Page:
Part 1: George Washington's ascent to the big time
Posted: Tuesday February 14, 2006 12:58PM; Updated: Tuesday February 14, 2006 2:05PM
From left: Pops Mensah-Bonsu, Danilo Pinnock, Carl Elliott and Maureece Rice are leading GW's charge up the national polls.
Karl Hobbs is among the nation's most animated coaches on the sidelines.
The outside of Hobbs' modest townhouse office in Foggy Bottom.
Washington, D.C., is college basketball's hotbed of 2005-06, with the nation's No. 7 team (George Washington) and No. 17 team (Georgetown) leading a local hoops renaissance. SI.com's Luke Winn visited the nation's capital for two days last week with the Colonials and Hoyas.
Part 1: On the Rise in Foggy Bottom
The man running the seventh-ranked Division I basketball program in the country does not occupy a palatial coach's chambers attached to a state-of-the-art athletic megaplex. Karl Hobbs' office is in a town house: quintessential D.C., a two-story, red-brick building with stained glass over the front door. To visit him I ascend a narrow flight of stairs and proceed to the end of the hall, where he is camped behind a wooden desk.
"It's very unique, and when I first came here I didn't like it," Hobbs says -- he did, after all, come to struggling George Washington University in 2001-02 after eight seasons as an assistant at East Coast powerhouse UConn -- "but it has a real nice feeling, like home. I actually love it now."
Contentment and success are common bedfellows in the coaching world, and Hobbs can look through the half-open blinds, across 22nd Street, and see the Charles E. Smith Center, where the Colonials are 14-0 this season. The team he assembled from unheralded parts -- a core of athletic juniors and seniors, including forwards Pops Mensah-Bonsu and Mike Hall, and guards Carl Elliott and Danilo Pinnock, who were sparingly recruited yet have been molded into NBA prospects -- is leading a hoops revival in Foggy Bottom, regularly selling out its 5,000-seat arena and bringing recognition back to a program that had been in serious decline at the start of the decade.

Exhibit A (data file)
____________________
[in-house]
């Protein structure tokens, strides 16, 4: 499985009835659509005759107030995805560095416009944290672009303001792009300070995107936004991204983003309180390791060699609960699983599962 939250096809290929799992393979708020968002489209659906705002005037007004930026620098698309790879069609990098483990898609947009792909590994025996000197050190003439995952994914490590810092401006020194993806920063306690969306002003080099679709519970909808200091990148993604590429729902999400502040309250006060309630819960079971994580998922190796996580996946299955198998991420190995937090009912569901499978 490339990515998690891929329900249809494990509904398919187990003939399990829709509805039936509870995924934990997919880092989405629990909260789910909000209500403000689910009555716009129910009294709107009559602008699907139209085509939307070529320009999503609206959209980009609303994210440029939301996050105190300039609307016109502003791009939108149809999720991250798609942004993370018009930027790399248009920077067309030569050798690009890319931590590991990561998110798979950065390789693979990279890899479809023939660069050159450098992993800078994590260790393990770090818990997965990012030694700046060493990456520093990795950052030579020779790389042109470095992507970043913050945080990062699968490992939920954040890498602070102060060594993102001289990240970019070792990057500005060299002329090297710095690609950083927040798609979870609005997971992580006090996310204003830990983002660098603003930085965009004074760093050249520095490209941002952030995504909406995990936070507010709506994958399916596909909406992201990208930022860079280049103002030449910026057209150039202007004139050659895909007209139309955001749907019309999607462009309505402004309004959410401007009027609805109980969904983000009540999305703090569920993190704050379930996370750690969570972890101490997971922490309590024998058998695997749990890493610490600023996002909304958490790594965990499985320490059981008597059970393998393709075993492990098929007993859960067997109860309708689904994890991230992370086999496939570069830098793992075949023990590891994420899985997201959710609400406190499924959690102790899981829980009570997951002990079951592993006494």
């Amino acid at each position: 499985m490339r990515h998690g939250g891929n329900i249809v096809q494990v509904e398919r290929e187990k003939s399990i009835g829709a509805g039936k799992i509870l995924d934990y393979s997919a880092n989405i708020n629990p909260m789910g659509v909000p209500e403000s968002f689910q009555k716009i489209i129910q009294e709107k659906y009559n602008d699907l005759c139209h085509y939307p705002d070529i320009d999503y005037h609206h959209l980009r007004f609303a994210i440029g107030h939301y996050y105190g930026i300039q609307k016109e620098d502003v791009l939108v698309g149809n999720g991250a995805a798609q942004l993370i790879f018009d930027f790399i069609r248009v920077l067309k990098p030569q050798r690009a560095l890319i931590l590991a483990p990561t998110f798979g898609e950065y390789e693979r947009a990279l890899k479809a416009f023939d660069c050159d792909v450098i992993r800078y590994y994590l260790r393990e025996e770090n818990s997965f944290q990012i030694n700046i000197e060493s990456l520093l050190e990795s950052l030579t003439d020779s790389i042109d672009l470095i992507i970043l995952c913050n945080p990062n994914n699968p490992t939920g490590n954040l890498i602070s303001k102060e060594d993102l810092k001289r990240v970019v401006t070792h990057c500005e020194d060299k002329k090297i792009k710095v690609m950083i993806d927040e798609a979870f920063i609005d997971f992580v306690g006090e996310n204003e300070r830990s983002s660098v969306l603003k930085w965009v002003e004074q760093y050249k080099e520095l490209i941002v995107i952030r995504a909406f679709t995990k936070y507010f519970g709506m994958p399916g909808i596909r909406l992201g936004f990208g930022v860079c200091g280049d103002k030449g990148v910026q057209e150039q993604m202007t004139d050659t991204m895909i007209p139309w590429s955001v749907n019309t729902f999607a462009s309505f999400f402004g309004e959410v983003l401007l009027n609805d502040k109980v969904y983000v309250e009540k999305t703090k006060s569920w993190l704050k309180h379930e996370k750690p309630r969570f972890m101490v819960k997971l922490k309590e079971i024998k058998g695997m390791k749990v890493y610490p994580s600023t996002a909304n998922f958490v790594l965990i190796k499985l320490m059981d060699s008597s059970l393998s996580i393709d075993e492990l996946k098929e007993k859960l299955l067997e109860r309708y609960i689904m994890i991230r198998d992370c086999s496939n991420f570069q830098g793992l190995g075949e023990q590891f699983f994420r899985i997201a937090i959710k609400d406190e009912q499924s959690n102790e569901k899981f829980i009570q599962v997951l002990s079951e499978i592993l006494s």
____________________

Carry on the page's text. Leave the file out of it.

That GW is in the top 10 and undefeated in the Atlantic 10 still seems astonishing, even to Hobbs. "All you have to do is name the top 25 teams in the country," Hobbs says, enlisting his interviewer to participate.
"UConn, Duke," he begins.
"Memphis, Texas ..."
He continues: "Illinois, North Carolina, George Washingto- ... excuse me, run that back again. George Washington? That's what it makes you do. I think it's extraordinary what these kids have done."
Hanging over the bookcase behind Hobbs' desk is a panoramic photo of UConn's 1999 national championship team (further Husky ties are a Rip Hamilton mini-bobblehead on the table, as well as a "really long" congratulatory message, following a Feb. 2 win at Xavier, from ex-Husky Donnie Marshall on his answering machine). And on the opposite wall, a large shot of a February 2004 court-storming at the Smith Center, when T.J. Thompson hit a shot with 1.2 seconds left to beat Dayton -- incidentally, the same team the Colonials face on this night. Hobbs would rather his veterans be negative storytellers, however, and traffic in memories like their loss to Fairfield in December '03, in which they squandered a 17-point lead in the final nine minutes and lost in overtime. "I tell them to make sure to share the stories," Hobbs says. "Tell the younger guys about Fairfield. Make them realize how far we've come."